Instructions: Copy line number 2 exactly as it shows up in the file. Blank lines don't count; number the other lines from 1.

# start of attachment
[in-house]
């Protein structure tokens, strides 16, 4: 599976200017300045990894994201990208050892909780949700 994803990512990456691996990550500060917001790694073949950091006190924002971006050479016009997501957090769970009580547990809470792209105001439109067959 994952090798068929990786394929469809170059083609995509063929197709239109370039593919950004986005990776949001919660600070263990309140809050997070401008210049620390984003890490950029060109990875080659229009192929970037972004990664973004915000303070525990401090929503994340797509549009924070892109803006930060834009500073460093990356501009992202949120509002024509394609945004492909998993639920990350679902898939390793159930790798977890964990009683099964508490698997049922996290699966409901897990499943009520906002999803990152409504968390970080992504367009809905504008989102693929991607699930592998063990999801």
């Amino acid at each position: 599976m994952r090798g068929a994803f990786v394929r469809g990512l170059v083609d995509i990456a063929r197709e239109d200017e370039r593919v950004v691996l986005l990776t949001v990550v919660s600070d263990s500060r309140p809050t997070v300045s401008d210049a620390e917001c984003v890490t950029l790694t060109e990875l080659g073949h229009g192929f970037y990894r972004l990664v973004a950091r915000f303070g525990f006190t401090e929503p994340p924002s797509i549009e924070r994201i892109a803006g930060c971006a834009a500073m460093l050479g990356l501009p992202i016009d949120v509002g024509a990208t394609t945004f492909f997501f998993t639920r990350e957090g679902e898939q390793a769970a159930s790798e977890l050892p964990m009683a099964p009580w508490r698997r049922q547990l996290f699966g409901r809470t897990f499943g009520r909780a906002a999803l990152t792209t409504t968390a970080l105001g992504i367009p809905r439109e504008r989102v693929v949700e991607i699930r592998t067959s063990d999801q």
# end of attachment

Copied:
């Protein structure tokens, strides 16, 4: 599976200017300045990894994201990208050892909780949700 994803990512990456691996990550500060917001790694073949950091006190924002971006050479016009997501957090769970009580547990809470792209105001439109067959 994952090798068929990786394929469809170059083609995509063929197709239109370039593919950004986005990776949001919660600070263990309140809050997070401008210049620390984003890490950029060109990875080659229009192929970037972004990664973004915000303070525990401090929503994340797509549009924070892109803006930060834009500073460093990356501009992202949120509002024509394609945004492909998993639920990350679902898939390793159930790798977890964990009683099964508490698997049922996290699966409901897990499943009520906002999803990152409504968390970080992504367009809905504008989102693929991607699930592998063990999801």